Less expensive per bit Higher density, smaller size per bit Charge is placed on capacitor in each memory location 15

15 Dynamic RAMs Simplified DRAM read and write operation 16

16 Dynamic RAMs Usually multiplex address lines
Capacitor refreshed during refresh cycle 17

17 Dynamic RAMs Refresh cycle timing Usually every 2 ms or less
Three ways to refresh memory cells: Read cycle Write cycle RAS-only cycle RAS only procedures CAS is HIGH A0 to A6 are set up with row address RAS is pulsed LOW Increment the A0 to A6 row address by 1 Repeat 3 and 4 until all 128 rows accessed 18

18 Dynamic RAMs Dynamic RAM Controllers
Simplify demultiplexing and refreshing Intel 3242 19

19 Read-Only Memories Store data on a permanent basis Nonvolatile EPROM
Erasable-programmable-read-only memory Useful for storage of: Operating systems Table look-ups Language compilers 20

20 Read-Only Memories Mask ROMs Fusible-Link PROMs
One-time fee to design a unique mask Very inexpensive after one-time fee Fusible-Link PROMs Avoid one-time fee Every memory cell has a fusible link Burned open to permanently store data PROM programmer or MDS (microprocessor development system) 21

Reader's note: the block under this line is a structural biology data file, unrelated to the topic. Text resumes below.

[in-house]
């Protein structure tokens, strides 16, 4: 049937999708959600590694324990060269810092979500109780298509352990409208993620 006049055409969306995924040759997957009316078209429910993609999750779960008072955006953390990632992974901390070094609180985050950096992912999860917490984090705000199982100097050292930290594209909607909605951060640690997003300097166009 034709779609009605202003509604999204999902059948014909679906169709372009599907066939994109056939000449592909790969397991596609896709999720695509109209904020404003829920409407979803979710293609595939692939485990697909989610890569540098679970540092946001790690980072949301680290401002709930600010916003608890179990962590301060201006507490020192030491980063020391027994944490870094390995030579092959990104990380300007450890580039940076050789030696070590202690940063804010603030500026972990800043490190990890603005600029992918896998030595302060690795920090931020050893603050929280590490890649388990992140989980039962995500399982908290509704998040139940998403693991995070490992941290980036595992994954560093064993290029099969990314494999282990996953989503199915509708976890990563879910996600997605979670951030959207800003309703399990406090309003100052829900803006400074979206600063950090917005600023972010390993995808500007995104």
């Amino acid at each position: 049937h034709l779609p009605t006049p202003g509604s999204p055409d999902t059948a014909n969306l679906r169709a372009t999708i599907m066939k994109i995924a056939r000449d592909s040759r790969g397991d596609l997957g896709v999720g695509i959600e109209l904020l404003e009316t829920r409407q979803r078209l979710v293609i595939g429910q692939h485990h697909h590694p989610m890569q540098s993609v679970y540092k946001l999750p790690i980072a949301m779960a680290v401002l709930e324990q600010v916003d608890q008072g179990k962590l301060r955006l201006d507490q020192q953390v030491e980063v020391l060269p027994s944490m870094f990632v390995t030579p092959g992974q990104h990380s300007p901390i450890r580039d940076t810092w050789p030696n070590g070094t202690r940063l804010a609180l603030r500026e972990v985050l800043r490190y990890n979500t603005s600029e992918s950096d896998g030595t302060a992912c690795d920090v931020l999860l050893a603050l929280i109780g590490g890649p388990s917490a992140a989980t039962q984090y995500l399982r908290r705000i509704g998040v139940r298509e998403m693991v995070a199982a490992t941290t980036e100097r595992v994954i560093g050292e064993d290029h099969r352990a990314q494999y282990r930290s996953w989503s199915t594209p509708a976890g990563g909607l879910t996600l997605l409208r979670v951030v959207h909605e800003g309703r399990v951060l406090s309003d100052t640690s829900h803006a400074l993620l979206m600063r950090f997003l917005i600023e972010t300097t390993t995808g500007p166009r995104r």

21 Read-Only Memories EPROMs EEPROMs Can change the memory contents
Expose an open window to ultraviolet light to erase Slowest erasure time EEPROMs Non-volatile Erased while in circuit Individual bits erased 22

22 Read-Only Memories Flash Memory Floating-gate MOSFET used
Faster access times Erase entire blocks quickly Digital cameras and PDAs Floating-gate MOSFET used Charge remains on gate for 10 years -OTP (one-time-programming) Timing requirements must be met 23

23 Read-Only Memories 24

24 Read-Only Memories 2716 EPROM read cycle 25

25 Read-Only Memories 2716 EPROM program cycle 26

26 Memory Expansion and Address Decoding Applications
To identify which IC is to be read or written to Address decoding scheme 16k-byte EPROM (4 x 4k) 27

27 Memory Expansion and Address Decoding Applications
A PROM Look-Up Table See Application 16-1 A Digital LCD Thermometer See Application 16-2 28

28 Application 16-1 Prom Lookup Table

29 30

30 Application 2 Digital LCD Thermometer

31 Magnetic and Optical Storage